A Theoretical Trade-Off Between Wave Drag and Sonic Boom Loudness Due to Equivalent Area Changes on a Supersonic Body
Date of Award:
Master of Science (MS)
Mechanical and Aerospace Engineering
Douglas F. Hunsaker
Douglas F. Hunsaker
Stephen A. Whitmore
The NASA University Leadership Initiative (ULI) titled ”Adaptive Aerostructures for Revolutionary Civil Supersonic Transportation” consists of a team of university and industry partners studying the feasibility of reducing the perceived loudness of the sonic boom by introducing an adaptive geometry at localized regions of an aircraft’s outer-mold line. The Utah State University AeroLab is a member of this ULI team and has produced low-fidelity tools to predict the aerodynamic and boom loudness effects from localized changes to the geometry.
Such changes to the geometry affect both the sonic boom loudness and wave drag; however, the precise relationship between boom loudness and wave drag is not well understood for a morphing supersonic geometry. The current work utilizes an equivalent area approach and expresses this equivalent area using a Fourier sine series. An optimization routine was used to search for the Fourier coefficients that produce a minimum perceived level of decibels of the sonic boom for an optimized equivalent area distribution. The results for each candidate are compared against the Sears-Haack’s equivalent area, ground pressure signature, perceived noise, and wave drag. These tools were used to obtain a Pareto front of solutions to better understand the theoretical trade-off between wave drag and perceived noise on the ground as equivalent area changes on a supersonic geometry.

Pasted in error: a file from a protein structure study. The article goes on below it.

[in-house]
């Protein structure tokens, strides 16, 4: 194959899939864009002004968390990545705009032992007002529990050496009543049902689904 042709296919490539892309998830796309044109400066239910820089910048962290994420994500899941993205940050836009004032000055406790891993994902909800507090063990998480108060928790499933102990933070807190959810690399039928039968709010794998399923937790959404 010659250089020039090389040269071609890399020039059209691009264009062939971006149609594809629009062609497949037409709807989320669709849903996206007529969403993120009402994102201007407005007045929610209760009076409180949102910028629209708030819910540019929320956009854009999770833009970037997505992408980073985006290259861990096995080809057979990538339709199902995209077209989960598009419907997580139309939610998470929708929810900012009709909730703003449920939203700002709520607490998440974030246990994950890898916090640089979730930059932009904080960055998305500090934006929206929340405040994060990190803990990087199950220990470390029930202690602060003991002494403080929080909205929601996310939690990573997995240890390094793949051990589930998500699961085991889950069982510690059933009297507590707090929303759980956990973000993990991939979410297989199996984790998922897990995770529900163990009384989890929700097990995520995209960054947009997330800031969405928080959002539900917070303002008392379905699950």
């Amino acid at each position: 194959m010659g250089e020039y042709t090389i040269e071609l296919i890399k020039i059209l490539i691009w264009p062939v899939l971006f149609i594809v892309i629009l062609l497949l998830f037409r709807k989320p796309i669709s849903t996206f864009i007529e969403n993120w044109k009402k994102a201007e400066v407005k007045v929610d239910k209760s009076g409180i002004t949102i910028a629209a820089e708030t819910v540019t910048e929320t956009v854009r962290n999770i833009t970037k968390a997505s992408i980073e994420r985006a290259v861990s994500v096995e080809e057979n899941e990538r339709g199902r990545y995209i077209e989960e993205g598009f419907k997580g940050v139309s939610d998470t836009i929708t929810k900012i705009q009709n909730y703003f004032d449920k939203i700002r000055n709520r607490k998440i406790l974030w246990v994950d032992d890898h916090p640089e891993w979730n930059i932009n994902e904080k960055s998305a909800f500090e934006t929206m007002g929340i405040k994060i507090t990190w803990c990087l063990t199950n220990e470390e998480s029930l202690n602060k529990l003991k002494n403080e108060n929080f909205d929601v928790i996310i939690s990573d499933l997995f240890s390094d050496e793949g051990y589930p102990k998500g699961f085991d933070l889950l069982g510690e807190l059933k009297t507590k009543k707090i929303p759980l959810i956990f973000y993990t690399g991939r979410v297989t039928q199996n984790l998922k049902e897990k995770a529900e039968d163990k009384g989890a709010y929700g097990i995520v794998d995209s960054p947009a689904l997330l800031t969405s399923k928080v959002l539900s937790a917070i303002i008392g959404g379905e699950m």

Dixon, Nolan L., "A Theoretical Trade-Off Between Wave Drag and Sonic Boom Loudness Due to Equivalent Area Changes on a Supersonic Body" (2022). All Graduate Theses and Dissertations. 8677.
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